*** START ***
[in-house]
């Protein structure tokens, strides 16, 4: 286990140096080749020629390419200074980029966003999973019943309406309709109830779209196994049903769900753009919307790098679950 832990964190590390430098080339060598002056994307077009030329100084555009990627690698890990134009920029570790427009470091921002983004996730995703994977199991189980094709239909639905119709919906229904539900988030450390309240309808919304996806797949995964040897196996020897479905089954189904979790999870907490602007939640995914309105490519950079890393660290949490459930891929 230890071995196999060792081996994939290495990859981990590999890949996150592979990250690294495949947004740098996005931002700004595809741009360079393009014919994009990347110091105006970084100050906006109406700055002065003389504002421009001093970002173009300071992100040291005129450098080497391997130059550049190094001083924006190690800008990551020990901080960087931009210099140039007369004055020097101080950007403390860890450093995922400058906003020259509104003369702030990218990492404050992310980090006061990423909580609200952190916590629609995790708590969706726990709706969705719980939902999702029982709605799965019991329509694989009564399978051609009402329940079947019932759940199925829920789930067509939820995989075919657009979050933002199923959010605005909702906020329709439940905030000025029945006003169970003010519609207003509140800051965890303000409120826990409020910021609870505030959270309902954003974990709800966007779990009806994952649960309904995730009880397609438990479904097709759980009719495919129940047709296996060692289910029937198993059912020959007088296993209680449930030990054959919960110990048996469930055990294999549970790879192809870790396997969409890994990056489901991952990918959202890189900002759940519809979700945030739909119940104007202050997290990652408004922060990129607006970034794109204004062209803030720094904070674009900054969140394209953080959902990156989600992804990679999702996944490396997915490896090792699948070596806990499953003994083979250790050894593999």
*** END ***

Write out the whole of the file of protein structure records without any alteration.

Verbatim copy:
[in-house]
């Protein structure tokens, strides 16, 4: 286990140096080749020629390419200074980029966003999973019943309406309709109830779209196994049903769900753009919307790098679950 832990964190590390430098080339060598002056994307077009030329100084555009990627690698890990134009920029570790427009470091921002983004996730995703994977199991189980094709239909639905119709919906229904539900988030450390309240309808919304996806797949995964040897196996020897479905089954189904979790999870907490602007939640995914309105490519950079890393660290949490459930891929 230890071995196999060792081996994939290495990859981990590999890949996150592979990250690294495949947004740098996005931002700004595809741009360079393009014919994009990347110091105006970084100050906006109406700055002065003389504002421009001093970002173009300071992100040291005129450098080497391997130059550049190094001083924006190690800008990551020990901080960087931009210099140039007369004055020097101080950007403390860890450093995922400058906003020259509104003369702030990218990492404050992310980090006061990423909580609200952190916590629609995790708590969706726990709706969705719980939902999702029982709605799965019991329509694989009564399978051609009402329940079947019932759940199925829920789930067509939820995989075919657009979050933002199923959010605005909702906020329709439940905030000025029945006003169970003010519609207003509140800051965890303000409120826990409020910021609870505030959270309902954003974990709800966007779990009806994952649960309904995730009880397609438990479904097709759980009719495919129940047709296996060692289910029937198993059912020959007088296993209680449930030990054959919960110990048996469930055990294999549970790879192809870790396997969409890994990056489901991952990918959202890189900002759940519809979700945030739909119940104007202050997290990652408004922060990129607006970034794109204004062209803030720094904070674009900054969140394209953080959902990156989600992804990679999702996944490396997915490896090792699948070596806990499953003994083979250790050894593999």